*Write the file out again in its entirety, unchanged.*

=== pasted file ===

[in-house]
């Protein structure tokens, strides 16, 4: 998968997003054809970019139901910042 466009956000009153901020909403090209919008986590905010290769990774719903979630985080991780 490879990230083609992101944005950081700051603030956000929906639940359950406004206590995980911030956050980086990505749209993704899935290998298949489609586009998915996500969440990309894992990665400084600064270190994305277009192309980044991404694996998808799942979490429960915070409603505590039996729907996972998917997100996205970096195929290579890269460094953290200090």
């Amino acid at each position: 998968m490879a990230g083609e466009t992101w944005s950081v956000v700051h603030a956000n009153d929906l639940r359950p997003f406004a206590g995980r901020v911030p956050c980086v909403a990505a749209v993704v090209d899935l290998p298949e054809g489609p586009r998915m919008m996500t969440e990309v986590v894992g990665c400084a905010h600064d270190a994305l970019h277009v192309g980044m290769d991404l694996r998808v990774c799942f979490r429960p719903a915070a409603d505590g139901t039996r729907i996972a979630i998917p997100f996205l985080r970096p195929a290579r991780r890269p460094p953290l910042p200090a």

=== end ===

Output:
[in-house]
């Protein structure tokens, strides 16, 4: 998968997003054809970019139901910042 466009956000009153901020909403090209919008986590905010290769990774719903979630985080991780 490879990230083609992101944005950081700051603030956000929906639940359950406004206590995980911030956050980086990505749209993704899935290998298949489609586009998915996500969440990309894992990665400084600064270190994305277009192309980044991404694996998808799942979490429960915070409603505590039996729907996972998917997100996205970096195929290579890269460094953290200090």
């Amino acid at each position: 998968m490879a990230g083609e466009t992101w944005s950081v956000v700051h603030a956000n009153d929906l639940r359950p997003f406004a206590g995980r901020v911030p956050c980086v909403a990505a749209v993704v090209d899935l290998p298949e054809g489609p586009r998915m919008m996500t969440e990309v986590v894992g990665c400084a905010h600064d270190a994305l970019h277009v192309g980044m290769d991404l694996r998808v990774c799942f979490r429960p719903a915070a409603d505590g139901t039996r729907i996972a979630i998917p997100f996205l985080r970096p195929a290579r991780r890269p460094p953290l910042p200090a």